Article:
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Ankota: Home Care Next Generation Blog

Does your home care start-up have the right personalities to thrive?

Today I read an interesting article in Fast Company entitled Building Blocks and it made me think that this article can apply to home care as well as it does to other types of start ups.  

While Ankota is not a home care company, per se (we make software used by home care companies), these personalities are certainly important to our start-up.  I'll use Ankota as a case study to talk about how these personality traits fall into our mix.  Note that in the case of Ankota (and as a general rule) an individual person can demonstrate more than one personality trait.  Let's dig into the list of 6:

  1. The DreamerEvery startup needs a dreamer. It's a motivating force in creating the company from day one and a sustaining force every day after. Most CEOs and founders have this characteristic, but it's not exclusive to management. The dreamer inspires, excites, and leads the company from a sky-high view.
    • Our CEO Will Hicklen was frustrated when caring for hisWill Hicklen wife Sandy and his mom who both died of cancer in 2008.  He dreamed that care coordination could be easier and that inspred him to start Ankota
    • Hunter YoungOur Chief Medical Officer, Hunter Young, also dreamed about better care at lower cost.  He recognized that an avoided hospitalization means a happier and healthier patient and saves money, and that better care coordination between the hospital system and the community would lower health care costs.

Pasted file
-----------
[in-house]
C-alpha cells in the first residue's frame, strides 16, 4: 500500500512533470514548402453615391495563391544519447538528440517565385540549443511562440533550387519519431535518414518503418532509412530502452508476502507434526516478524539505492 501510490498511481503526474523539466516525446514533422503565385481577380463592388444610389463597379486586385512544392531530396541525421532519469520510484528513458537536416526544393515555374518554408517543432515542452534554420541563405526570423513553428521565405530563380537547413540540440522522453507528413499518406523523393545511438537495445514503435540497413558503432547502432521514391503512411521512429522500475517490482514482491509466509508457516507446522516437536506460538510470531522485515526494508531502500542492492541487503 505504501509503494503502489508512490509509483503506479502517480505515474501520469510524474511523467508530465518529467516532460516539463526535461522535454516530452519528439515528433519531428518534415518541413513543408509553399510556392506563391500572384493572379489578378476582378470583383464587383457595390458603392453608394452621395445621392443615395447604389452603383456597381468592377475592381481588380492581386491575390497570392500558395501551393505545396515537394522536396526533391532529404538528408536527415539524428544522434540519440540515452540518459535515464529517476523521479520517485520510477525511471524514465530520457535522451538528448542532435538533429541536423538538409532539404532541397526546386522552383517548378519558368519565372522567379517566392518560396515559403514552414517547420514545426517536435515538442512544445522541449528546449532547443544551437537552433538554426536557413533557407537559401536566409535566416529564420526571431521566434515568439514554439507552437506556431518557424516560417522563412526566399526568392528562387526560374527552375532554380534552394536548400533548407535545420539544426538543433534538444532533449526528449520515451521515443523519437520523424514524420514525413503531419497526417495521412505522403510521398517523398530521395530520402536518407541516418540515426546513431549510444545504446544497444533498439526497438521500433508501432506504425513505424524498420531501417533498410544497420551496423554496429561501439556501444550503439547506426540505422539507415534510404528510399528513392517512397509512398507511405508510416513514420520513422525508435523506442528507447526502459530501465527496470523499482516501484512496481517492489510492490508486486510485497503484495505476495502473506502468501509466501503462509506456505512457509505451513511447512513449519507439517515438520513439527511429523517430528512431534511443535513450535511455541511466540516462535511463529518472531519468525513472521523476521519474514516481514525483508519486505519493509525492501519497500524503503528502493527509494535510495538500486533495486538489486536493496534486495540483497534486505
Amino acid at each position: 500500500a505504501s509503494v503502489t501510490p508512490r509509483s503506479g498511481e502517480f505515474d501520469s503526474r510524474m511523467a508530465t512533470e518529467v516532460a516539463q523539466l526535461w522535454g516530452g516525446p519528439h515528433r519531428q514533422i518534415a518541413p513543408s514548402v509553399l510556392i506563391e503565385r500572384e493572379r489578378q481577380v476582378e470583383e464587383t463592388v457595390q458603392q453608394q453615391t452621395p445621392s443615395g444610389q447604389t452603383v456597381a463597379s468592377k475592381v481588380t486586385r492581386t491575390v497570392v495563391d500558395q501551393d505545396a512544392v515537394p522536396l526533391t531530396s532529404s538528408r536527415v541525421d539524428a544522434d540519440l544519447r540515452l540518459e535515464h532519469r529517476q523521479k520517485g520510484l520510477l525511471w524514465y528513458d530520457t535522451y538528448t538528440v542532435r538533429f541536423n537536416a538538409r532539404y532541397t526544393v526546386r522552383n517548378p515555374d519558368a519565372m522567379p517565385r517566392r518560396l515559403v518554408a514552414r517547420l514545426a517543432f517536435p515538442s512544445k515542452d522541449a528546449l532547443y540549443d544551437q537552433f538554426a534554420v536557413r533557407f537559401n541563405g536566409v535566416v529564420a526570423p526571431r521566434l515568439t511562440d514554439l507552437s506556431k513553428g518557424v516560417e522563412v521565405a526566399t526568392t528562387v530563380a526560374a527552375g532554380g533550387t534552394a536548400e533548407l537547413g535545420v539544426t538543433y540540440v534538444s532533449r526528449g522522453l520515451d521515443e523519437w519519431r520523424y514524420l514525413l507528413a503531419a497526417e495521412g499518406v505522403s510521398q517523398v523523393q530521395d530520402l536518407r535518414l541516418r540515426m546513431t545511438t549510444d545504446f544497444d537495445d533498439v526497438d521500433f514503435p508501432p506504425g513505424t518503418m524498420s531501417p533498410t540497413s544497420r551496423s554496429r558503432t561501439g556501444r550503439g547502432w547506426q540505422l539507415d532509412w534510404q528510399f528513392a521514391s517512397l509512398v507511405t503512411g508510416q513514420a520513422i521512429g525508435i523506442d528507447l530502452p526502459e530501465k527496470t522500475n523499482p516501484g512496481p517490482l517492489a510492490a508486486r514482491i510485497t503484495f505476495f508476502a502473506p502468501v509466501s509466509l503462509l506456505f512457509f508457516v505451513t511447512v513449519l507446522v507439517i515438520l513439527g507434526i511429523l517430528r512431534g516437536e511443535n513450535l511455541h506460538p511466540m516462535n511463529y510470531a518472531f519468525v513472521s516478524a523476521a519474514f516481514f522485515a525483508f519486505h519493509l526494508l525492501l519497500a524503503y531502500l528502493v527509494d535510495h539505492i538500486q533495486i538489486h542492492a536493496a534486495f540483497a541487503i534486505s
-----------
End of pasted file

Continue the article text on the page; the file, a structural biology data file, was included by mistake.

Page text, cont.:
2.  The Manager: The manager takes a dream and makes it Marc Ottingerhappen. He or she is pragmatic, reliable, and has the initiative to turn ideas in action items. Charisma is less important here, it's all about being approachable, trust-worthy, and forward thinking. The manager understands that while the team needs a vision, it also needs tangible tasks to execute. The manager defines roles, outlines goals, and ensures that each individual is hitting the mark.
    • Marc Ottinger, our COO, is the manager.  He's always looking for a structure and a process.  He wants an agenda and a task list.  He takes notes and goes back to them and checks them off.
  3. The BuilderThe builder thinks like an architect and acts like a tradesman. He or she has a clear understanding of the company vision and knows how to create it. The builder knows when to seek counsel and when to make an executive decision. He or she is intuitive, bright, and inventive. Ever worked with someone who, with little direction, seems to understand and create exactly what you want? That's the builder at work. I can't emphasize the value of this person enough.
    • In Ankota, I'm the builder (I'm Ken Accardi, the CTO).  I can't take full credit for "creating exactly what you want" but I'm not afraidKen Accardi to take my best shot at getting something built to fulfill the vision of our company or one of our customers.  I've found that by listening intently, I'm able to build something that is "close enough" and then adjust it to meet the need.